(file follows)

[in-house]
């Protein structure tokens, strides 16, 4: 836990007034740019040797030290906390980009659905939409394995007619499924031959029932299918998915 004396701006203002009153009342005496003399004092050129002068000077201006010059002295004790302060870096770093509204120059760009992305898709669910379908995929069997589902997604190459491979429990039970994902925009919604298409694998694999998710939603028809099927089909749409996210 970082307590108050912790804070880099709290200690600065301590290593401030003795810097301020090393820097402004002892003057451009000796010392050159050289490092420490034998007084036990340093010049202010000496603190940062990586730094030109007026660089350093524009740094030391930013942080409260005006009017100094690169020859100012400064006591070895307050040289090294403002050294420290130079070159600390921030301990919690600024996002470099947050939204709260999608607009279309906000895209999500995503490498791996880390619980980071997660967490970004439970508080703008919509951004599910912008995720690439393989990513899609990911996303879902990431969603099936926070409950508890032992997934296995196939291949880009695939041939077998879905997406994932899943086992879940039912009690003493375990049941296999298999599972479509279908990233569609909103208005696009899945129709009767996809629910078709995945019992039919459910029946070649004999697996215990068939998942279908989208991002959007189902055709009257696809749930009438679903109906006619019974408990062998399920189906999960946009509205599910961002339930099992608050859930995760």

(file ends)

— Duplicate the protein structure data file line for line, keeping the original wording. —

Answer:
[in-house]
């Protein structure tokens, strides 16, 4: 836990007034740019040797030290906390980009659905939409394995007619499924031959029932299918998915 004396701006203002009153009342005496003399004092050129002068000077201006010059002295004790302060870096770093509204120059760009992305898709669910379908995929069997589902997604190459491979429990039970994902925009919604298409694998694999998710939603028809099927089909749409996210 970082307590108050912790804070880099709290200690600065301590290593401030003795810097301020090393820097402004002892003057451009000796010392050159050289490092420490034998007084036990340093010049202010000496603190940062990586730094030109007026660089350093524009740094030391930013942080409260005006009017100094690169020859100012400064006591070895307050040289090294403002050294420290130079070159600390921030301990919690600024996002470099947050939204709260999608607009279309906000895209999500995503490498791996880390619980980071997660967490970004439970508080703008919509951004599910912008995720690439393989990513899609990911996303879902990431969603099936926070409950508890032992997934296995196939291949880009695939041939077998879905997406994932899943086992879940039912009690003493375990049941296999298999599972479509279908990233569609909103208005696009899945129709009767996809629910078709995945019992039919459910029946070649004999697996215990068939998942279908989208991002959007189902055709009257696809749930009438679903109906006619019974408990062998399920189906999960946009509205599910961002339930099992608050859930995760």